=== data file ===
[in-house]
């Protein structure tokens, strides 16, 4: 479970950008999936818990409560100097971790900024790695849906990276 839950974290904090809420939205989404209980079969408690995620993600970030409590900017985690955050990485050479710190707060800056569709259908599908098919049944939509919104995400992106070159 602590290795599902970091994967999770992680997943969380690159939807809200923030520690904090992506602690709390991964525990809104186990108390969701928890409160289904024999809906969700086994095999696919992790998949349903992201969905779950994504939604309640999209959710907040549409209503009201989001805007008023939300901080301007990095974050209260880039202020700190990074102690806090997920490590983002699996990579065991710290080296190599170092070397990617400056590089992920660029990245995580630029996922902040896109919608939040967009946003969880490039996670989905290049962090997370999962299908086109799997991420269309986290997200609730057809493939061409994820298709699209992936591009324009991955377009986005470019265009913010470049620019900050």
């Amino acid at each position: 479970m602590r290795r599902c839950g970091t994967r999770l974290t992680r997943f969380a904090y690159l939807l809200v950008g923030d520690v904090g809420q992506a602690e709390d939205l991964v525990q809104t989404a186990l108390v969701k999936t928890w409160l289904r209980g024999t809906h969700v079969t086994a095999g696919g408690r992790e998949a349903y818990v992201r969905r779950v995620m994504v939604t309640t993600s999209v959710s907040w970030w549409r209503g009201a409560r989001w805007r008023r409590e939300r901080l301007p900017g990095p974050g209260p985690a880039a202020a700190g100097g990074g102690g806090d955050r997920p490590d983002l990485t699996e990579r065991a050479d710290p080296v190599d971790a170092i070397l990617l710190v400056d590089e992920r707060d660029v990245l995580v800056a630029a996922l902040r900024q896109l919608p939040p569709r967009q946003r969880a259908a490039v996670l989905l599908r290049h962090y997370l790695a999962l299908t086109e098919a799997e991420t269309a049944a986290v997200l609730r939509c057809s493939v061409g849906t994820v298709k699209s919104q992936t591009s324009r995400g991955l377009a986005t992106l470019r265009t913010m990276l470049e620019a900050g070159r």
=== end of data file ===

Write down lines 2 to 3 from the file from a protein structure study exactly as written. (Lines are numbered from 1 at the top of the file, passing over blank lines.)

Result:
């Protein structure tokens, strides 16, 4: 479970950008999936818990409560100097971790900024790695849906990276 839950974290904090809420939205989404209980079969408690995620993600970030409590900017985690955050990485050479710190707060800056569709259908599908098919049944939509919104995400992106070159 602590290795599902970091994967999770992680997943969380690159939807809200923030520690904090992506602690709390991964525990809104186990108390969701928890409160289904024999809906969700086994095999696919992790998949349903992201969905779950994504939604309640999209959710907040549409209503009201989001805007008023939300901080301007990095974050209260880039202020700190990074102690806090997920490590983002699996990579065991710290080296190599170092070397990617400056590089992920660029990245995580630029996922902040896109919608939040967009946003969880490039996670989905290049962090997370999962299908086109799997991420269309986290997200609730057809493939061409994820298709699209992936591009324009991955377009986005470019265009913010470049620019900050």
């Amino acid at each position: 479970m602590r290795r599902c839950g970091t994967r999770l974290t992680r997943f969380a904090y690159l939807l809200v950008g923030d520690v904090g809420q992506a602690e709390d939205l991964v525990q809104t989404a186990l108390v969701k999936t928890w409160l289904r209980g024999t809906h969700v079969t086994a095999g696919g408690r992790e998949a349903y818990v992201r969905r779950v995620m994504v939604t309640t993600s999209v959710s907040w970030w549409r209503g009201a409560r989001w805007r008023r409590e939300r901080l301007p900017g990095p974050g209260p985690a880039a202020a700190g100097g990074g102690g806090d955050r997920p490590d983002l990485t699996e990579r065991a050479d710290p080296v190599d971790a170092i070397l990617l710190v400056d590089e992920r707060d660029v990245l995580v800056a630029a996922l902040r900024q896109l919608p939040p569709r967009q946003r969880a259908a490039v996670l989905l599908r290049h962090y997370l790695a999962l299908t086109e098919a799997e991420t269309a049944a986290v997200l609730r939509c057809s493939v061409g849906t994820v298709k699209s919104q992936t591009s324009r995400g991955l377009a986005t992106l470019r265009t913010m990276l470049e620019a900050g070159r």